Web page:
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Assessing the Chiefs' options with Chris Jones following the Colts' trade for DeForest Buckner

We’re into the second week of free agency, and for the defending Super Bowl champion Kansas City Chiefs, it’s been a quiet ride. Gone are starters Kendall Fuller and Stefen Wisniewski, and in are Mike Remmers and former XFL star Jordan Ta’amu. Sammy Watkins and his big ($21 million) cap number remain on the roster, while the Chiefs' ability to do much else is hampered substantially by having under $400,000 in cap space per our friends at OverTheCap.

The elephant in the room, as it has been since the end of the season, is star interior lineman Chris Jones, the fourth-most valuable defensive tackle in the NFL since he entered the league as a second-round pick in 2016. As we wrote about last month, the Chiefs were a bit hamstrung with options for retaining Jones prior to when free agency started, as he was reportedly commanding Aaron Donald ($22.5 million APY) money and a long-term deal. The Chiefs already invested two draft picks and a five-year, $105.7 million last offseason into edge player Frank Clark, further complicating matters.

As such, Kansas City applied the franchise tag to Jones ($16.1 million) and were likely trying to trade him to a defense-needy team for a draft pick in the late first round or early second round. Such designs were thwarted a bit early last week, when the Indianapolis Colts traded the 13th-overall pick to the San Francisco 49ers for DeForest Buckner and then promptly gave him a deal worth $84 million over four years. Where it matters most, Jones is a better player than Buckner, putting up five more pressures on more than 300 fewer pass-rushing snaps than the former Oregon Duck, while playing on a far less-talented defensive line. Thus, a reasonable valuation of Jones would be $21 million APY and a top-15 pick after this move, neither of which is likely to be realized. So what should they do?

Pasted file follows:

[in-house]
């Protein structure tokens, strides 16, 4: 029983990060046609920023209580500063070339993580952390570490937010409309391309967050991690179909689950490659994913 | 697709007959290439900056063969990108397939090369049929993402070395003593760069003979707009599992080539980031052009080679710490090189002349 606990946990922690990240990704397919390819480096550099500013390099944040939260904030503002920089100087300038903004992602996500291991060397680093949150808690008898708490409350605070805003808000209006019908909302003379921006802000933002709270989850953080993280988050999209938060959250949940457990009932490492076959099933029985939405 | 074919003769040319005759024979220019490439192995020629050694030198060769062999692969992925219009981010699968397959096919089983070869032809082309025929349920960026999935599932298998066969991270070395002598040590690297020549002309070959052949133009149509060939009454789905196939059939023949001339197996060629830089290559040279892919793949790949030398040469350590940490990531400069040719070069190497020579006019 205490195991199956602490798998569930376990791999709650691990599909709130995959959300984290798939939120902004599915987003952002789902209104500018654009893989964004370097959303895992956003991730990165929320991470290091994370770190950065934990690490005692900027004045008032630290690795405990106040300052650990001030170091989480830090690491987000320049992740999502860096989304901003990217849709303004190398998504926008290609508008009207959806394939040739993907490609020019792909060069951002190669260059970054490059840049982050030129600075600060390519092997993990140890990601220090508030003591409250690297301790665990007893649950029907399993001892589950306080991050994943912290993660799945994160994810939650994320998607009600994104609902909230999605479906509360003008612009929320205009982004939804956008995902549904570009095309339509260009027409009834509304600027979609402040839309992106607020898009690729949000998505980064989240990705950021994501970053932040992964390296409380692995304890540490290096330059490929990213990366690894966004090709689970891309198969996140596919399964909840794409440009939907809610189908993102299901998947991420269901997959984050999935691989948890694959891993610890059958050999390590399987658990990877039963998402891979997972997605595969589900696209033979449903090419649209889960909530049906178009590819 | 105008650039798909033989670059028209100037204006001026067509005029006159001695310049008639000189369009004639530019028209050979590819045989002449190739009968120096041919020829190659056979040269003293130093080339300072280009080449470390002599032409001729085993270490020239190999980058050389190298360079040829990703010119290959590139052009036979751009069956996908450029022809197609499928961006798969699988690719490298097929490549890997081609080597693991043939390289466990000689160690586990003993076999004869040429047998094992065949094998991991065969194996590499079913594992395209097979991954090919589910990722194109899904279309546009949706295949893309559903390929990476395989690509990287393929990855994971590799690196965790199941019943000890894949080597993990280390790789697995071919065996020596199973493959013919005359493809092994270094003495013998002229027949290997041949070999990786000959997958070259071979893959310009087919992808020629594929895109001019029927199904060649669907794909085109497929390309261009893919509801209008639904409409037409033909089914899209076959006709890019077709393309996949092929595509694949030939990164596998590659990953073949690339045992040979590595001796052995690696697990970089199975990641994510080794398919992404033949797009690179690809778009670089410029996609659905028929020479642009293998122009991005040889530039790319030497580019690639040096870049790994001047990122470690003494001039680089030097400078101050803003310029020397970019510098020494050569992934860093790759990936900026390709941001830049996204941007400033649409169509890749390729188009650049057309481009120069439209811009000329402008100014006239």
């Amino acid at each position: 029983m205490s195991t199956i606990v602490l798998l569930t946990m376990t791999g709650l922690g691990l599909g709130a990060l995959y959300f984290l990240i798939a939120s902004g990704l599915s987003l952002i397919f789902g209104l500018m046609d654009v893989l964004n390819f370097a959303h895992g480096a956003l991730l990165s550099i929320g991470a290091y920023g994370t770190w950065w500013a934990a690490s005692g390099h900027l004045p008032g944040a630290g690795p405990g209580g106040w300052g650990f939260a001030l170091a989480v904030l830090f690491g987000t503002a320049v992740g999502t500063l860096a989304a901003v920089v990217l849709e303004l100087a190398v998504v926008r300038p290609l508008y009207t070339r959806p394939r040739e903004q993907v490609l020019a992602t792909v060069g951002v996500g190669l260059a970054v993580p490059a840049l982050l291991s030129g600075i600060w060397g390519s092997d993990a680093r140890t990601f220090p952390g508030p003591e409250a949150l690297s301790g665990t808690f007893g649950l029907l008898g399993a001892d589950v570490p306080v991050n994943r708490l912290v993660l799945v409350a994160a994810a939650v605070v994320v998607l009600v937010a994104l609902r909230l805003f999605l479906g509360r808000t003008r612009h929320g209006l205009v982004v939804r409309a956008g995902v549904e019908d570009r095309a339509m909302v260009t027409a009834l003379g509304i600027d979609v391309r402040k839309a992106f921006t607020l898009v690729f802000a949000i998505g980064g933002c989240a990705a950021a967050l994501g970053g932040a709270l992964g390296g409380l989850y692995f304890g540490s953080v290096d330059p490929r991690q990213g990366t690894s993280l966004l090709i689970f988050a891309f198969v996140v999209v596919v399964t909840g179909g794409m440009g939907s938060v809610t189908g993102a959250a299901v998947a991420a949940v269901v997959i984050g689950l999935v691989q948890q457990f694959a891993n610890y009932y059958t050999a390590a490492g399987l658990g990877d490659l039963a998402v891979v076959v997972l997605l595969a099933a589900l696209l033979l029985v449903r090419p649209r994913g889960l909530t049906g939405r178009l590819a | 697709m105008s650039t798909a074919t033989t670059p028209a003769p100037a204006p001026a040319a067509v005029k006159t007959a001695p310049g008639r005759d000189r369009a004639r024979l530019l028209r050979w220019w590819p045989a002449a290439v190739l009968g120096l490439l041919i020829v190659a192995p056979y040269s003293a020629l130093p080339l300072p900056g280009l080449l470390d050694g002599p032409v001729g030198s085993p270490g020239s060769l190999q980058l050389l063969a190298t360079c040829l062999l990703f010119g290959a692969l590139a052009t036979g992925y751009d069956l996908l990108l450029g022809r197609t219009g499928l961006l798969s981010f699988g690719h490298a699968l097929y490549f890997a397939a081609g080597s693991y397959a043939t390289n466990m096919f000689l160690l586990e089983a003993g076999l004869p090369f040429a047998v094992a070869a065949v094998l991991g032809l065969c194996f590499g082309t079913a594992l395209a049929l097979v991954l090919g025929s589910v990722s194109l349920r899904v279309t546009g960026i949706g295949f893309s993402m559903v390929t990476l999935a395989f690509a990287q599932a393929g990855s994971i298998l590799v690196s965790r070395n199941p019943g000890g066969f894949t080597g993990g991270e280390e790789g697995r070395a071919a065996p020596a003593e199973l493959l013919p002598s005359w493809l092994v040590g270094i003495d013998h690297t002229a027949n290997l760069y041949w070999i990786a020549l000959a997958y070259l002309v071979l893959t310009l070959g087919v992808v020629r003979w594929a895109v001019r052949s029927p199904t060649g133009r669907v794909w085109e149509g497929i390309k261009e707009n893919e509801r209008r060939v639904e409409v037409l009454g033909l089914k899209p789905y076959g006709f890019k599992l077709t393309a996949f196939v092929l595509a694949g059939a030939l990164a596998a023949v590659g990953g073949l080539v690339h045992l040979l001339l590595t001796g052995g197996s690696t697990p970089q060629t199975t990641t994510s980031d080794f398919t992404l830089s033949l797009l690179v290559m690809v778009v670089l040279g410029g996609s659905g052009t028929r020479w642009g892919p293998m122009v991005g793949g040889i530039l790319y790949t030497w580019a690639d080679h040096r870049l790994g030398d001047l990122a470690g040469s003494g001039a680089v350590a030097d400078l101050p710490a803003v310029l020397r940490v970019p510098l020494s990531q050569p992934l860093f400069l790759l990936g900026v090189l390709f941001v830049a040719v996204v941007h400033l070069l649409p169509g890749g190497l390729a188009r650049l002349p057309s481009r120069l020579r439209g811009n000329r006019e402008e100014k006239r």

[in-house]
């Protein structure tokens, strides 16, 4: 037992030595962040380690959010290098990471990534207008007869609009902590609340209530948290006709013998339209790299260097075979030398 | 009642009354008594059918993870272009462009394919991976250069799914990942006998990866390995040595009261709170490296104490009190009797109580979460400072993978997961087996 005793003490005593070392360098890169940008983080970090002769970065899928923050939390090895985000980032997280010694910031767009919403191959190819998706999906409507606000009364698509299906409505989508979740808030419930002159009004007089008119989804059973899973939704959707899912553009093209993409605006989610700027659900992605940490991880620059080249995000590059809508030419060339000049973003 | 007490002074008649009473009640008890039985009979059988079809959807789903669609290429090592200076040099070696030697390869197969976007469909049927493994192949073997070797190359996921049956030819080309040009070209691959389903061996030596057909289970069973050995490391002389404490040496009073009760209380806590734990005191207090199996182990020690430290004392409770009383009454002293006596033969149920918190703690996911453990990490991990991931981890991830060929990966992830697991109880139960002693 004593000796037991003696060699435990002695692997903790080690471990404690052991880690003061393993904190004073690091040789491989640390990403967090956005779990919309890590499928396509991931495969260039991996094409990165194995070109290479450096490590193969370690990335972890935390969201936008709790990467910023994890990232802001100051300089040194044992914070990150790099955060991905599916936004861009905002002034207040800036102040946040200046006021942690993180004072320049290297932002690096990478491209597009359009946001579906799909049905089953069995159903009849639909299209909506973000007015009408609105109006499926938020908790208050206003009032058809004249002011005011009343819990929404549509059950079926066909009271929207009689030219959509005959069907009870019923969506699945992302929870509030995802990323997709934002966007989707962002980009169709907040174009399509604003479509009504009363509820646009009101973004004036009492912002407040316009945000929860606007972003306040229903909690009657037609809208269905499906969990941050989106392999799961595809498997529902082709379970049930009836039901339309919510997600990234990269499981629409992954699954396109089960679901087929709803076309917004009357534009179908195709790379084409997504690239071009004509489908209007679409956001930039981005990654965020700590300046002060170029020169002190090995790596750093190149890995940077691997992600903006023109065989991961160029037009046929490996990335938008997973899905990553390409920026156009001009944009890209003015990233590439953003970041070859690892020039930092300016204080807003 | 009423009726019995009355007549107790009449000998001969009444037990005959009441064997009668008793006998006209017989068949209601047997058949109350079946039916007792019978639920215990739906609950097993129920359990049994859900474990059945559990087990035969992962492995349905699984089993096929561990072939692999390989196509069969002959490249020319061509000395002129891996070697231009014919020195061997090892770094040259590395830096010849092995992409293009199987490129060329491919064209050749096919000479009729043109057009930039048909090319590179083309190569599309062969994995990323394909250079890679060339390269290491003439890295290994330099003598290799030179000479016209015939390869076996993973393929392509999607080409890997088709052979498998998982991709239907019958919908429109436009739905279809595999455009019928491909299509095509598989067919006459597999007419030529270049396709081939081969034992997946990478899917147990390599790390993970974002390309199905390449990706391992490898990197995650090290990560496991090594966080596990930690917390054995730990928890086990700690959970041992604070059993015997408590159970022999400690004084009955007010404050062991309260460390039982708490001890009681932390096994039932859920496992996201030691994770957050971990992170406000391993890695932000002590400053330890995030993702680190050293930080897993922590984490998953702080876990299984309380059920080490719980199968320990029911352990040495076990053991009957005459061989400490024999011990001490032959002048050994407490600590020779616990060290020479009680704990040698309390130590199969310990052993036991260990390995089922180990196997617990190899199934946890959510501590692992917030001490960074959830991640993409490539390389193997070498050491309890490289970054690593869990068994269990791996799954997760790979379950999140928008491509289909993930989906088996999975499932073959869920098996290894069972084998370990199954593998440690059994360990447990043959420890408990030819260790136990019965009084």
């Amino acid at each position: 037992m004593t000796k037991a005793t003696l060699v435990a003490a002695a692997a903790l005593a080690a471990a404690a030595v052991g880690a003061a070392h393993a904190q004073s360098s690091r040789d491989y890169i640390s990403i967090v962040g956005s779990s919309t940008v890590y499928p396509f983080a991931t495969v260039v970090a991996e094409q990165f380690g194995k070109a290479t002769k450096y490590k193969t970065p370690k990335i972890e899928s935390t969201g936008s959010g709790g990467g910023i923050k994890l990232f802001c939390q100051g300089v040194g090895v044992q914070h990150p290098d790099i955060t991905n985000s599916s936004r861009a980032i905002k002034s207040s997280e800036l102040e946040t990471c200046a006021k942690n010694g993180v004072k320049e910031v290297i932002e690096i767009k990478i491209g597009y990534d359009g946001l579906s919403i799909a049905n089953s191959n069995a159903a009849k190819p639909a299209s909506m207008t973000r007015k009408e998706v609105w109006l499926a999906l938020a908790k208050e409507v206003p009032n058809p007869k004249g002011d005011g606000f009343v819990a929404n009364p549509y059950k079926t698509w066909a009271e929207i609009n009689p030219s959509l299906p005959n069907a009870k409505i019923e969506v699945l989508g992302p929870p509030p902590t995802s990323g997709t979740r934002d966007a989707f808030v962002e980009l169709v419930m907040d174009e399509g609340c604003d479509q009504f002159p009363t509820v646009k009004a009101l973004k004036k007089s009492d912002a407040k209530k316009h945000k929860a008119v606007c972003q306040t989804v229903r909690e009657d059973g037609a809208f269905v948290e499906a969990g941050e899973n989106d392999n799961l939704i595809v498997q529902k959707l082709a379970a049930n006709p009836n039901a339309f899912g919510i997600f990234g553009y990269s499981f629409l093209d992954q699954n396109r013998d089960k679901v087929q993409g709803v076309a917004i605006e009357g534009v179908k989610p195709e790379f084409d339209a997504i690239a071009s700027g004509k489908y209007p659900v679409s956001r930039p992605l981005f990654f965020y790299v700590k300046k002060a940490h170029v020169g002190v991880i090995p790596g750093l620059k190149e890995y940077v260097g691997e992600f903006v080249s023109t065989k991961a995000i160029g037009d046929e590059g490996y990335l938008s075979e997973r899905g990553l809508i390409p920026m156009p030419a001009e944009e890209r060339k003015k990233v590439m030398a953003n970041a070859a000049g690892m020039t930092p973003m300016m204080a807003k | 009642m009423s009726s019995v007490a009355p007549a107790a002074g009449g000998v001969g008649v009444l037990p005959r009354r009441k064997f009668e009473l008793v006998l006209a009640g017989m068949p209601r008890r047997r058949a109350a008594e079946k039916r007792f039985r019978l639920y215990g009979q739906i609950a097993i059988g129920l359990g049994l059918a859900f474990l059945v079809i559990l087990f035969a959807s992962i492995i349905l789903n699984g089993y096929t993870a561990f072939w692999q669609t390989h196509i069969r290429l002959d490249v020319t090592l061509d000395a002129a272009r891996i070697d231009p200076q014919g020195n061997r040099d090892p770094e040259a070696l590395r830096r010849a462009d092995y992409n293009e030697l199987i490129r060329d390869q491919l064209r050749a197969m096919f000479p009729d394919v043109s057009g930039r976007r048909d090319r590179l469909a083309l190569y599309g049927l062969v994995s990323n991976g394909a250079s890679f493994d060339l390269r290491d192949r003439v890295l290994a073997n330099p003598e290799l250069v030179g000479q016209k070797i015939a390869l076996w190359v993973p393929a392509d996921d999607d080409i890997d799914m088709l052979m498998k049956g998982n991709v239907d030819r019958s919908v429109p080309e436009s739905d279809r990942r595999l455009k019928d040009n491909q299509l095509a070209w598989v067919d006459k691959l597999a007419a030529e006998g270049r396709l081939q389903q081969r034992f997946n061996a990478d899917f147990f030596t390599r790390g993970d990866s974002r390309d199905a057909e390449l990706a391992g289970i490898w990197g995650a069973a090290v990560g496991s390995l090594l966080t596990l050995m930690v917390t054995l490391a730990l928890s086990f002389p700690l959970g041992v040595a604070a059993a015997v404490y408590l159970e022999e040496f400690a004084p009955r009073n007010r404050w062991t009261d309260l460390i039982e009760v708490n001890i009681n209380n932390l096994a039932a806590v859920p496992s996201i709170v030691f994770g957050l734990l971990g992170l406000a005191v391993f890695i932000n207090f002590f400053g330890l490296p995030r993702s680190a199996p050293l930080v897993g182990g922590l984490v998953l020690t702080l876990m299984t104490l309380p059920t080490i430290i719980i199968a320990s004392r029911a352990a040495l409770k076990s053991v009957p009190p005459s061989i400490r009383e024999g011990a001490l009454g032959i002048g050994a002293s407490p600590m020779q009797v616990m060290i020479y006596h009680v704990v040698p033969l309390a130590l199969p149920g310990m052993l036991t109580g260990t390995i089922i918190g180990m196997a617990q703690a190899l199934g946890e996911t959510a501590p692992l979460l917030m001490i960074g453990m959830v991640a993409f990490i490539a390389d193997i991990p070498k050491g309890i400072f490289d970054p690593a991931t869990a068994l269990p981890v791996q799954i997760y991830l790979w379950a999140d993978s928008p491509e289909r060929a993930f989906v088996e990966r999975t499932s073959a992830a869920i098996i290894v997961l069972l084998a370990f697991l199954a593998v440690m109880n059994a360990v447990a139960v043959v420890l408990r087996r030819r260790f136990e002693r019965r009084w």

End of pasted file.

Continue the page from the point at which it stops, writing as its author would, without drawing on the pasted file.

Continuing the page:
Ignore the Colts' deal for Buckner

Markets tend toward efficiency, but the market for NFL players is a) not stationary, b) not big and c) not necessarily made up of completely rational actors. While we like the overall direction of the Colts under Chris Ballard, the Buckner deal was an overpay both in terms of draft-pick compensation and contract. George Chahrouri and I left all interior defenders off our analytics mock, and for good reason: Interior players do not provide the value play-for-play that mirrors even edge players, and coverage is more valuable than the play of both. The same applies to handing out big contracts to interior players: don’t do it.

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